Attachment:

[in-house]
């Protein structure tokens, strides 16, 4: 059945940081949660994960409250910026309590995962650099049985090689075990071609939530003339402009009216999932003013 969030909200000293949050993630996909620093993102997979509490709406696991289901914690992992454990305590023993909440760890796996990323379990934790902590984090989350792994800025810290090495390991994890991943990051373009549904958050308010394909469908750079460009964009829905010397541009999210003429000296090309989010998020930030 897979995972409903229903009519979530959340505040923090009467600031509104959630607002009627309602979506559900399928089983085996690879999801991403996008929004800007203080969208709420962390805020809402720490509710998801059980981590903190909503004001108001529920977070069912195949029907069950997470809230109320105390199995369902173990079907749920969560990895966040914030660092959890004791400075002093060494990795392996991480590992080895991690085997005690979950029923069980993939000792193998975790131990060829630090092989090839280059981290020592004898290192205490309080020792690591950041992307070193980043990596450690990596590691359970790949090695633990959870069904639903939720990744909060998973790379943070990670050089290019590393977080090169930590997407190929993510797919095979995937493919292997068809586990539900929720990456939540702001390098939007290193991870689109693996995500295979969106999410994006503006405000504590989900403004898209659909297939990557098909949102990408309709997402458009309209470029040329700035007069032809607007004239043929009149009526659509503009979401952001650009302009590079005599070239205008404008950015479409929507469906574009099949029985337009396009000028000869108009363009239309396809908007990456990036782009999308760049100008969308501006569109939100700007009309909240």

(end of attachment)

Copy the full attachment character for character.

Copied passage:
[in-house]
């Protein structure tokens, strides 16, 4: 059945940081949660994960409250910026309590995962650099049985090689075990071609939530003339402009009216999932003013 969030909200000293949050993630996909620093993102997979509490709406696991289901914690992992454990305590023993909440760890796996990323379990934790902590984090989350792994800025810290090495390991994890991943990051373009549904958050308010394909469908750079460009964009829905010397541009999210003429000296090309989010998020930030 897979995972409903229903009519979530959340505040923090009467600031509104959630607002009627309602979506559900399928089983085996690879999801991403996008929004800007203080969208709420962390805020809402720490509710998801059980981590903190909503004001108001529920977070069912195949029907069950997470809230109320105390199995369902173990079907749920969560990895966040914030660092959890004791400075002093060494990795392996991480590992080895991690085997005690979950029923069980993939000792193998975790131990060829630090092989090839280059981290020592004898290192205490309080020792690591950041992307070193980043990596450690990596590691359970790949090695633990959870069904639903939720990744909060998973790379943070990670050089290019590393977080090169930590997407190929993510797919095979995937493919292997068809586990539900929720990456939540702001390098939007290193991870689109693996995500295979969106999410994006503006405000504590989900403004898209659909297939990557098909949102990408309709997402458009309209470029040329700035007069032809607007004239043929009149009526659509503009979401952001650009302009590079005599070239205008404008950015479409929507469906574009099949029985337009396009000028000869108009363009239309396809908007990456990036782009999308760049100008969308501006569109939100700007009309909240």